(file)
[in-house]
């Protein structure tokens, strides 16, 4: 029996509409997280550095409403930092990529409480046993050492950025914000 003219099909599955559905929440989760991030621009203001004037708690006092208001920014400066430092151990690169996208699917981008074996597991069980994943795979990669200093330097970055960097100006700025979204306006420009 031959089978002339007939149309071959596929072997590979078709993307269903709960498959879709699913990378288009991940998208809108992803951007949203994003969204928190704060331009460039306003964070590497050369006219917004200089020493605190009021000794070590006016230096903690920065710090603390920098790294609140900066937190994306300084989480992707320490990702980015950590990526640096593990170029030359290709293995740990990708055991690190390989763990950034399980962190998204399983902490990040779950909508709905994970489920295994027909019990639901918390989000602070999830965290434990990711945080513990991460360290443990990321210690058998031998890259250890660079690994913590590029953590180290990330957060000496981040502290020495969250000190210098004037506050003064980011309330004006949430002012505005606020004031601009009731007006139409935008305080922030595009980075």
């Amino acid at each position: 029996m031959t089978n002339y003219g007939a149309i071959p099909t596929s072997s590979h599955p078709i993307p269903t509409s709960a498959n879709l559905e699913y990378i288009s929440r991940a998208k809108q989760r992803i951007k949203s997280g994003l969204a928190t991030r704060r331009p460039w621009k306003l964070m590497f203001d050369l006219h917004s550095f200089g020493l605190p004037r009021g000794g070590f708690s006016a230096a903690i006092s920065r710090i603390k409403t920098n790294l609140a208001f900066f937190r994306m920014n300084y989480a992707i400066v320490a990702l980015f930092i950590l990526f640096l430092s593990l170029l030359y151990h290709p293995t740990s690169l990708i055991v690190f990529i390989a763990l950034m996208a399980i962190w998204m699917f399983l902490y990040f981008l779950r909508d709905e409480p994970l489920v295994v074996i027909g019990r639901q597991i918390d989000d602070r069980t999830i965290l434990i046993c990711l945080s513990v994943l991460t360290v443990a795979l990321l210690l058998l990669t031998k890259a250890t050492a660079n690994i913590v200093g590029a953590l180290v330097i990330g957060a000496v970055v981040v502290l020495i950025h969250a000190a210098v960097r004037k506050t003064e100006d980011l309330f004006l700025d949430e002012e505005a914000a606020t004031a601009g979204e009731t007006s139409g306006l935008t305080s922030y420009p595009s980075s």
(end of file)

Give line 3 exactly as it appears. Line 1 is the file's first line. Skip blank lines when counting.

């Amino acid at each position: 029996m031959t089978n002339y003219g007939a149309i071959p099909t596929s072997s590979h599955p078709i993307p269903t509409s709960a498959n879709l559905e699913y990378i288009s929440r991940a998208k809108q989760r992803i951007k949203s997280g994003l969204a928190t991030r704060r331009p460039w621009k306003l964070m590497f203001d050369l006219h917004s550095f200089g020493l605190p004037r009021g000794g070590f708690s006016a230096a903690i006092s920065r710090i603390k409403t920098n790294l609140a208001f900066f937190r994306m920014n300084y989480a992707i400066v320490a990702l980015f930092i950590l990526f640096l430092s593990l170029l030359y151990h290709p293995t740990s690169l990708i055991v690190f990529i390989a763990l950034m996208a399980i962190w998204m699917f399983l902490y990040f981008l779950r909508d709905e409480p994970l489920v295994v074996i027909g019990r639901q597991i918390d989000d602070r069980t999830i965290l434990i046993c990711l945080s513990v994943l991460t360290v443990a795979l990321l210690l058998l990669t031998k890259a250890t050492a660079n690994i913590v200093g590029a953590l180290v330097i990330g957060a000496v970055v981040v502290l020495i950025h969250a000190a210098v960097r004037k506050t003064e100006d980011l309330f004006l700025d949430e002012e505005a914000a606020t004031a601009g979204e009731t007006s139409g306006l935008t305080s922030y420009p595009s980075s």